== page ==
NYTimes Editorial On Current FISA Shenanigans

With a challenge to the apparent Democratic nominee: Mr. Bush v. the Bill of Rights

In the waning months of his tenure, President Bush and his allies are once again trying to scare Congress into expanding the president’s powers to spy on Americans without a court order.

[…] Lawsuits against those companies are the best hope of finding out the extent of Mr. Bush’s lawless spying. But Democratic leaders in Congress are reported to have agreed to a phony compromise drafted by Senator Christopher Bond, the Republican vice chairman of the Intelligence Committee.

Under the so-called compromise, the question of immunity would be decided by a federal district court — a concession by Mr. Bond, who originally wanted the FISA court, which meets in secret and is unsuited to the task, to decide. What is unacceptable, though, is that the district court would be instructed to decide based solely on whether the Bush administration certifies that the companies were told the spying was legal. If the aim is to allow a court hearing on the president’s spying, the lawsuits should be allowed to proceed — and the courts should be able to resolve them the way they resolve every other case. Republicans, who complain about judges making laws from the bench, should not be making judicial decisions from Capitol Hill.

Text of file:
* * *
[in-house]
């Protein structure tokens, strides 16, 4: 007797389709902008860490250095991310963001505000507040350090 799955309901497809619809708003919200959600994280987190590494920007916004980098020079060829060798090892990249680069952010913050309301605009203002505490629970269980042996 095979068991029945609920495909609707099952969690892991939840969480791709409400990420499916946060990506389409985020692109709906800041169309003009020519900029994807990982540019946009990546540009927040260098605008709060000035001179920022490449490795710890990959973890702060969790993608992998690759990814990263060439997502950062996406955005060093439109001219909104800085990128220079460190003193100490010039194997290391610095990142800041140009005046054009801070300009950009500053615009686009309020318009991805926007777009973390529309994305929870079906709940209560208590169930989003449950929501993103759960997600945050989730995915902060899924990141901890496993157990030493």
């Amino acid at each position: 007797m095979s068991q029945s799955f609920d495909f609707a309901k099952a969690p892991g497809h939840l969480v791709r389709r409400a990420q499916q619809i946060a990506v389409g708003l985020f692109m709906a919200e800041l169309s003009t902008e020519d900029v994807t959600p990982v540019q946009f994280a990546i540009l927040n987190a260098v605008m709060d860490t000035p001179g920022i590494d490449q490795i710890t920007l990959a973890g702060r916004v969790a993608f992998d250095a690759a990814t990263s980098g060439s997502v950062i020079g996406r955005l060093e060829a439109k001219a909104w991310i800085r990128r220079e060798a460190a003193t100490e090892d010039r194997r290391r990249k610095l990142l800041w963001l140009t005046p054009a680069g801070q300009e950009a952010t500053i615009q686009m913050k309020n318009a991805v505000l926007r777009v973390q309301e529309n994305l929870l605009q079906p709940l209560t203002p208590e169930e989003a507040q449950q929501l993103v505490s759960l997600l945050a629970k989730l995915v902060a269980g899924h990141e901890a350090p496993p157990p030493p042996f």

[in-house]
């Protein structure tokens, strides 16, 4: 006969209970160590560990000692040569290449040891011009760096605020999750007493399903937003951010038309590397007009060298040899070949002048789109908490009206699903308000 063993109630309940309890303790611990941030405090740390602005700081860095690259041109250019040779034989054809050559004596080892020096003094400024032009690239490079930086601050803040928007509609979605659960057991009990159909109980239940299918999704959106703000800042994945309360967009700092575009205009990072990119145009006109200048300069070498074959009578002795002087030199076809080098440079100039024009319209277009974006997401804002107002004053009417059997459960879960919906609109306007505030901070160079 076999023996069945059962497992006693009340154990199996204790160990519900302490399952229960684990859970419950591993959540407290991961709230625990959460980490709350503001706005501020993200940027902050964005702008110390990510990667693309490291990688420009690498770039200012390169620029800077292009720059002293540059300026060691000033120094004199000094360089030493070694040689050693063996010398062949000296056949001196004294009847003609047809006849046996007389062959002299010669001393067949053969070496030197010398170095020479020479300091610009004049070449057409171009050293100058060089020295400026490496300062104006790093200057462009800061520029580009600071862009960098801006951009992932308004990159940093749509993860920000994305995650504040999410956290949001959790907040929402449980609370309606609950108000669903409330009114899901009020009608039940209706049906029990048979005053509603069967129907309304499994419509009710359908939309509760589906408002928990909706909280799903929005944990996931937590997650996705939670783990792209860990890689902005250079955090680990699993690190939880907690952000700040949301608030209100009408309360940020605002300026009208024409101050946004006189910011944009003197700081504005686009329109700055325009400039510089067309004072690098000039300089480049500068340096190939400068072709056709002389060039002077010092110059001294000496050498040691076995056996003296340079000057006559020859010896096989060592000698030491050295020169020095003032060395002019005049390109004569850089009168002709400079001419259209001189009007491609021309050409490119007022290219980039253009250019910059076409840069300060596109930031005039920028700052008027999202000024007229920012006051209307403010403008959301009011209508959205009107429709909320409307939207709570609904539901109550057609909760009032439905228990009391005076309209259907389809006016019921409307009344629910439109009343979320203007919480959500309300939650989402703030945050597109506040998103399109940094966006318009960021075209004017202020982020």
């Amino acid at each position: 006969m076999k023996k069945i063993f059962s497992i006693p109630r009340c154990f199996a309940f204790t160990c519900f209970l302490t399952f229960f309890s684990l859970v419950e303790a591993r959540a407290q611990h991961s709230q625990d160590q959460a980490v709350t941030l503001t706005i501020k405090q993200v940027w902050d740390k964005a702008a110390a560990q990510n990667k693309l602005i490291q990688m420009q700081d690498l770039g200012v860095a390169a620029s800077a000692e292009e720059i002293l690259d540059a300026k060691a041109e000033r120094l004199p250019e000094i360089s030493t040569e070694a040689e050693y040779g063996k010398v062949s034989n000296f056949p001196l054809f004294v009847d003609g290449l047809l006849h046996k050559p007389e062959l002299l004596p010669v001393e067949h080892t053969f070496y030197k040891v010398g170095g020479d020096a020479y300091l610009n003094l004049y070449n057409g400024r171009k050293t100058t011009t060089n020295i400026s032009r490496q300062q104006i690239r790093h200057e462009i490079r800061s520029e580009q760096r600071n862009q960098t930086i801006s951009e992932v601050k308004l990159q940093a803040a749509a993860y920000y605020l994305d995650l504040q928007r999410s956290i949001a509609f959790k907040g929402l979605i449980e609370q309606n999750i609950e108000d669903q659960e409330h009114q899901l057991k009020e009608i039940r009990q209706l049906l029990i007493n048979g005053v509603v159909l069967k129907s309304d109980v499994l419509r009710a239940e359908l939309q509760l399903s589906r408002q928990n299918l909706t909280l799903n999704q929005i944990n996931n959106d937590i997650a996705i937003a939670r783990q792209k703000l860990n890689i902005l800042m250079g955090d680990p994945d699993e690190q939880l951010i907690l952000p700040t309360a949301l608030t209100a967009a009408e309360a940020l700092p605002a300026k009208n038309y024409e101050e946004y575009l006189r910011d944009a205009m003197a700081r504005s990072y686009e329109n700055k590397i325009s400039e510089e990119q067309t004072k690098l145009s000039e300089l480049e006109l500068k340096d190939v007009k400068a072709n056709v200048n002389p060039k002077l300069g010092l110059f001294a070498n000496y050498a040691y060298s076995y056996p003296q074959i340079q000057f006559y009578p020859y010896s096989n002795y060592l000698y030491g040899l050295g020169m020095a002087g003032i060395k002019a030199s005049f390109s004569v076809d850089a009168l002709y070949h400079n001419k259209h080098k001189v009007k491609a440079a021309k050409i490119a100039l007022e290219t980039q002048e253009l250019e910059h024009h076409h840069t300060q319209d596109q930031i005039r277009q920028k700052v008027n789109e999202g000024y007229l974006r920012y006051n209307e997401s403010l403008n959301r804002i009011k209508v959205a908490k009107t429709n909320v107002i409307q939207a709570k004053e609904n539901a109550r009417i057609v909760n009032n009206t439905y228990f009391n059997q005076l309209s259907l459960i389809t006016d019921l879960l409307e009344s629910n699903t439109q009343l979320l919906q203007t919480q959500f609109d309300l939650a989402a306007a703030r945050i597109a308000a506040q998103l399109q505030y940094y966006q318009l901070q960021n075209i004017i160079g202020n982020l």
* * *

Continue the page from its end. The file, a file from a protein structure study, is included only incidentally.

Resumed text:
[…] There are clear differences between the candidates. Senator John McCain, who is sounding more like Mr. Bush every day, believes the president has the power to eavesdrop on Americans without a warrant.

Senator Barack Obama opposes immunity and voted against the temporary expansion of FISA. We hope he will show strong leadership this time. He might even take time off from the campaign to vote against the disturbing deal brewing in the back rooms of Congress.

I know what I hope will happen, but I also know what I expect will happen, and they aren’t the same thing. I seriously doubt that Obama, despite being essentially the leader of the Democratic Party, is going to expend political capital on this — and that failure is going to make it difficult to believe that there really is any difference between those who push poor policies and those who bemoan poor policy but are complicit in its passage and implementation anyway. In fact, only one of these is actually an honest approach, and that’s going to be increasingly problematic for the Democratic Party if they don’t get out of this pattern.

See earlier post. Also Targeting Steny Hoyer for his contempt for the rule of law; also Comcast’s efforts to protect members of Congress who, in turn, protect Comcast